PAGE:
I have found adolescence to be a time when a girl particularly needs to have someone older who she can talk to, someone who is not her mother. This is not because there is anything wrong with her own mother, or their relationship, it is just that many girls want the distance that another woman brings.
The girls in my girls’ groups have taught me the importance of having mentors. These girls are girls who have close and open relationships with their mothers. These are girls whose mothers listen, who spend time with their daughters, who are interested in what they think and how they feel. And yet, there are things they tell me, or discuss in our girls’ groups, that they choose not to share with their mothers.
There is something so personal and intimate about going through puberty. It is natural for a girl to feel private – to want to hold it close, while she grows accustomed to the newness. Girls are not withholding, they just do not want those close to them always to be involved, not just yet. At the same time, girls still want the reassurance of talking to someone who cares. This is where a mentor is of such benefit – not to replace a mother, but to offer ‘other-motherness’. The mentor relationship between mentor and girl is as varied as the variety of women who take a mentoring role. It can be soft and gentle, feisty and fun, tough and confronting, cool and casual. It can give a girl the chance to hear her own thoughts, to figure out her own solutions, to test out her own ideas, to rehearse how she might express herself to others, to feel wisely supported, to be tenderly challenged, to be close to a woman who is not her mother.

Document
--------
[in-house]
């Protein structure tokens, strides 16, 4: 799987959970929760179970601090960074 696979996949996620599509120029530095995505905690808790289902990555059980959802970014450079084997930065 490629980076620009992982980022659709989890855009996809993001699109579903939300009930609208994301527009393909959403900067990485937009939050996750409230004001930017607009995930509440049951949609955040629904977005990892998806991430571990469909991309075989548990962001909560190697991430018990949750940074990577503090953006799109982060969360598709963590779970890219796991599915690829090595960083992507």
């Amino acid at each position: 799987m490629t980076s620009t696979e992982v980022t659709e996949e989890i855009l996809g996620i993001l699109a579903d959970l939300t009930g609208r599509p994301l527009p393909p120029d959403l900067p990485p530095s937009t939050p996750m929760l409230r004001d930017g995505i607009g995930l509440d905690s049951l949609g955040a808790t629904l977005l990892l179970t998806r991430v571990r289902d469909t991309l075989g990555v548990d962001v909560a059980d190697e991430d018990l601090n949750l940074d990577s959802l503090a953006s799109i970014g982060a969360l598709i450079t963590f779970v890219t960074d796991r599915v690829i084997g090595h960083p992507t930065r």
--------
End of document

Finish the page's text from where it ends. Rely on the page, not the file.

In adolescence, peers are crucial – what they think, and say, and do.
But don’t let peers become the main influence in your daughter’s life.